When it comes to designing an outdoor kitchen, Noah says they design to include the same ‘creature comforts’ offered inside the home. “In fact, in some cases, the outdoor space has fewer limitations. The outdoor pizza oven is a prime example of function. It can create the perfect communal activity in a generously sized, refined outdoor area as warm and inviting as an intimate restaurant.”
Kalamazoo’s artisan pizza oven reflects Walker Workshop’s push for high-performance cooking options outdoors. Its gas-powered flame and dual burners that heat from above and below replicate the characteristics of a wood-fired oven with far greater control over heating time and temperature.
A marine-grade stainless steel outdoor kitchen was a key component of Feldman Architecture’s most recent project, the Surf House, on the edge of what’s described as one of the state’s best surf breaks. “Architecture that not only respects the site but also reacts to its features fosters a stronger sense of connection to the natural world,” Feldman Architecture partner Chris Kurrie says.
Feldman Architecture partner Chris Kurrle says the natural features of the land guide their designs – championing architecture that responds sensitively to the site itself. Flush floor transitions underpin what Chris describes as a “thoughtful blend of indoor and outdoor environments”; “using a consistent materiality on the floor such as concrete, stone or tiles to foster a sense of visual harmony,” Chris adds.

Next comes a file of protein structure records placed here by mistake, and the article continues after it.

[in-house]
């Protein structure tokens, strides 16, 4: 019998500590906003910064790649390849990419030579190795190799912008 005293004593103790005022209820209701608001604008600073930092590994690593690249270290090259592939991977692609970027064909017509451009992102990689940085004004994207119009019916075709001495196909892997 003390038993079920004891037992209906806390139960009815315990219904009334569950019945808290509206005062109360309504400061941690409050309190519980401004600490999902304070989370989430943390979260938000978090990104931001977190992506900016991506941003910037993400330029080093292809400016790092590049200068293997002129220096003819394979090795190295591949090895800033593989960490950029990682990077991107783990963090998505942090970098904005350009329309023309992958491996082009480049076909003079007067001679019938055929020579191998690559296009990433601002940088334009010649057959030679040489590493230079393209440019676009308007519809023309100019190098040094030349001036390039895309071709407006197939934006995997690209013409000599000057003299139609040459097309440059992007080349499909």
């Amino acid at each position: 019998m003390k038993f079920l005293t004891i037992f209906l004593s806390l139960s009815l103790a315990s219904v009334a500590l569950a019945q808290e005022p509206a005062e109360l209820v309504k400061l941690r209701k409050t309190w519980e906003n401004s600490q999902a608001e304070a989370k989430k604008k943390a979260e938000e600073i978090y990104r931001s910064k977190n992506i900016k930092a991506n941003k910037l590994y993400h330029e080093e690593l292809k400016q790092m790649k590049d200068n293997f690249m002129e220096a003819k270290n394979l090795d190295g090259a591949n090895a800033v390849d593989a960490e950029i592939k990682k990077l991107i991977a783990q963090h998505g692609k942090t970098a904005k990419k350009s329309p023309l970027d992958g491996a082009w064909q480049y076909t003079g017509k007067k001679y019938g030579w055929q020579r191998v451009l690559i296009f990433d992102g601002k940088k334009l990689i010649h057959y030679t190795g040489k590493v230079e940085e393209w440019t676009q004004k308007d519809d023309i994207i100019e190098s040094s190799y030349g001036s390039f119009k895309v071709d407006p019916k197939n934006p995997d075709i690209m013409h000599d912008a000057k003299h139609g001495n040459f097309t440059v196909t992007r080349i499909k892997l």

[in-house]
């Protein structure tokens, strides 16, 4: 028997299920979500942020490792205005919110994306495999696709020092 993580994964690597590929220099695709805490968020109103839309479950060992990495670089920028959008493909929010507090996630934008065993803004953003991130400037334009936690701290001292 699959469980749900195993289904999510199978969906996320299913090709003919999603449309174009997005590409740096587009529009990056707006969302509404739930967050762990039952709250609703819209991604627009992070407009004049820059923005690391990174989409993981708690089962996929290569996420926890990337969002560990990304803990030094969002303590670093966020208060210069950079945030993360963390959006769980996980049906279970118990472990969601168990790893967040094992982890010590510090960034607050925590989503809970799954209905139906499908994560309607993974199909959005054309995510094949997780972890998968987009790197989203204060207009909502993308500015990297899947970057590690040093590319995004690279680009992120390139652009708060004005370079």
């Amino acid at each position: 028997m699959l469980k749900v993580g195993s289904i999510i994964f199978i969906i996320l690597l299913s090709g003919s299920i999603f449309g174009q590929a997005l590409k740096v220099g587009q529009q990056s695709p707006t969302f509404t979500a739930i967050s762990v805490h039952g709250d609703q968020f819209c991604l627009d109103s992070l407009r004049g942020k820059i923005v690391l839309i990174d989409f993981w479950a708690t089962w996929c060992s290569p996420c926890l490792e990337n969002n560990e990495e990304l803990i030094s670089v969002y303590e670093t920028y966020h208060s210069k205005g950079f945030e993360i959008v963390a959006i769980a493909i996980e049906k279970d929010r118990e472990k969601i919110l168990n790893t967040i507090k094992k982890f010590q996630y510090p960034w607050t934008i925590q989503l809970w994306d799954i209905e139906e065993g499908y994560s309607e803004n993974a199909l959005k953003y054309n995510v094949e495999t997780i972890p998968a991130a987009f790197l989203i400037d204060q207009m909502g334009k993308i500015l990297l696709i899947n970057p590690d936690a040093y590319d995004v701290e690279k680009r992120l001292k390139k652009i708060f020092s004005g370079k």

Feldman Architecture’s portfolio of outdoor living spaces prioritises solar exposure, orientation towards views and natural protection from the elements. When designing an outdoor kitchen, they work intimately with the client to understand the type of cooking they envision happening outside; “Will they be grilling, smoking, cooking, or simply hosting and entertaining? This allows us to craft a customised floor plan, as well as source the most appropriate and highest-quality appliances,” Chris says. “Often, these spaces act as outdoor catering kitchens and hosting spaces, focused heavily on larger events,” he adds.